Gina Perry and her husband, Jim, moved to Grove City to raise their children in part because the community has retained the small-town feel it had when she lived there as a child.
But they also were attracted by many of the town's newer amenities. Grove City has a thriving retail community, lots of locally owned and chain restaurants and an ever-growing array of family attractions.
"We feel like we have the best of both worlds," said Perry, mother to a 10-year-old boy and 6-year-old girl.
The city has high-quality recreation facilities, including Gantz Park, known for its beautiful gardens; The Big Splash, which has water slides and zero-depth entry pool; and the newly renovated Grove City YMCA.
More recently, a Columbus Metro Parks nature center, a disc golf course and the dog park at Breck Community Park have opened. The nature center at nearby Battelle Darby Creek Metro Park features an indoor living stream. The man-made body of water flows through the center and is home to turtles and fish, said park spokeswoman Peg Hanley.
"For people who can't get down to the creek, it's a great chance to experience the park," she said.
Park officials introduced bison to the park several years ago because the animals are native to Ohio and would have roamed prairies like those at Battelle Darby 200 years ago.
Grove City staffers worked last year with the Grove City Church of the Nazarene and Boy Scout Troop 275 member Paul Rouch to develop the Grove City Community Disc Golf Course, which the public can access on the grounds of the church. The city also recently donated almost 200 acres to Metro Parks for a new park within city limits.
City officials continually look for partnerships that will increase offerings for residents, said Kim Conrad, director of the parks and recreation department.
"We don't want people to feel like they have to go to other communities to have recreation opportunities," she said.
Perry is holding a crowd-funding campaign to raise money for an art studio, and she welcomes the efforts to offer more family-friendly venues in Grove City.
"We need more activities that are easy to get to," said Perry, who owns Creative Clinic Center, a mobile studio that offers painting classes for kids and adults. She would like to open a studio in the Town Center, the historic downtown that the city is working to revitalize. Plans call for renovating existing buildings, building a new library and adding multifamily housing units.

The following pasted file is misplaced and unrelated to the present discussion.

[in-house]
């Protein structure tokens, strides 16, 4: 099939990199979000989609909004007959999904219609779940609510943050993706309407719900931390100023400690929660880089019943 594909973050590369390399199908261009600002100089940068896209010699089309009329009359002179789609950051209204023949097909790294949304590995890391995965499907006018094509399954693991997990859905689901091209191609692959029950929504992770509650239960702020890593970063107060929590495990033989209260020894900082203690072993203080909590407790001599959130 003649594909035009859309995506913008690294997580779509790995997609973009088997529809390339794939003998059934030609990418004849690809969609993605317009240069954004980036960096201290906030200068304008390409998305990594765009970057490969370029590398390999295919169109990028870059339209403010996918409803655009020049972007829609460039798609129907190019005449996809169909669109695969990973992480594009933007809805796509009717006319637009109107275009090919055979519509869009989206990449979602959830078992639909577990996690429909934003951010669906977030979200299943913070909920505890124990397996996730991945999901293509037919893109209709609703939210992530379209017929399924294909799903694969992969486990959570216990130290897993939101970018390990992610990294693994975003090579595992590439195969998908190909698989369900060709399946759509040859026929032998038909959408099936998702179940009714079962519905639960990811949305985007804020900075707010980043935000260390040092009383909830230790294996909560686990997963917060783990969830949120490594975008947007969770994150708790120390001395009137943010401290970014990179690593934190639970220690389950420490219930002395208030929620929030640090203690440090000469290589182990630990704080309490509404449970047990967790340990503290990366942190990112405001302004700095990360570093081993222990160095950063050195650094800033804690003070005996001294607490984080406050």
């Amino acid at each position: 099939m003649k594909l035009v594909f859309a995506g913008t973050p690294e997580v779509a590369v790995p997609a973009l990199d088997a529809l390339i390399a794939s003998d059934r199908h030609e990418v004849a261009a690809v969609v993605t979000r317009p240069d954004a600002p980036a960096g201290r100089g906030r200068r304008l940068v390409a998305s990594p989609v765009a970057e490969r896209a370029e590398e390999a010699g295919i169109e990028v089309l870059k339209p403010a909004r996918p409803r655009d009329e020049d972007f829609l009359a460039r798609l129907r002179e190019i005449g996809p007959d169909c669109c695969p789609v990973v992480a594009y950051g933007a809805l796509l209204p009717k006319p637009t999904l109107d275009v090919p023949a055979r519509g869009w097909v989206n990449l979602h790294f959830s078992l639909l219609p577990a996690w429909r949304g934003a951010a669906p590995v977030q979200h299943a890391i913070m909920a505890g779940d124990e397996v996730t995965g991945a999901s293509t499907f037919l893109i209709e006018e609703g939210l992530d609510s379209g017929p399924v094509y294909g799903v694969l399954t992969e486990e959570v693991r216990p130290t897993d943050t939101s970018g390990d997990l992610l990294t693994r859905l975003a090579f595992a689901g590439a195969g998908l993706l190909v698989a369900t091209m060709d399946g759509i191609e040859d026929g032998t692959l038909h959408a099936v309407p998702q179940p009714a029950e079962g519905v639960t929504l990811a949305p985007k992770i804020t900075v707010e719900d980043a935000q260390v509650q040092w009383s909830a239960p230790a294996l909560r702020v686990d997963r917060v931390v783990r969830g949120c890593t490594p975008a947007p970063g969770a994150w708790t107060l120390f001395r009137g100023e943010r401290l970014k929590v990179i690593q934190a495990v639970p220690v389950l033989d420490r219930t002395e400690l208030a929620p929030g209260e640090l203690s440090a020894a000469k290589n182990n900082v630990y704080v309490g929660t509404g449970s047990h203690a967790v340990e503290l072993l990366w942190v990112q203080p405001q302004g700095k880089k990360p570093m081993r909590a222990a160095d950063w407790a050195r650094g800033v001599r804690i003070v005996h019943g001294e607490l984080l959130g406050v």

Families already can find plenty of fun in Town Center, said Sue Baisden, owner of Capital City Cakes & Sweet Treats. The bakery, located in the heart of downtown, makes cakes for special events but also serves ice cream, cupcakes and cookies to walk-in customers. Baisden also offers decorating classes and hosts birthday parties at the shop. She said she loves the small-town feel of the suburb.
"Grove City is a great community to live in and raise a family," she said. "People support local businesses like crazy."
Kids will wholeheartedly support the Lollipop Stop, an old-school candy store that also sells ice cream and cupcakes. Marks Sports Cards Plus, which carries trading cards for a variety of professional sports, is another kid-friendly store.
Town Center also has family-friendly dining options. Lilly's Kitchen Table is a tasty spot for breakfast and lunch. Plank's On Broadway makes pizza, salads and subs and serves as the gathering place for local sports leagues.
Other family-friendly destinations in Grove City include World of Bounce, an indoor play area with inflatables; Coffee Break Pottery, a paint-your-own pottery studio; and Putt-N-Play Family Fun Center, which combines miniature golf with an arcade and batting cages.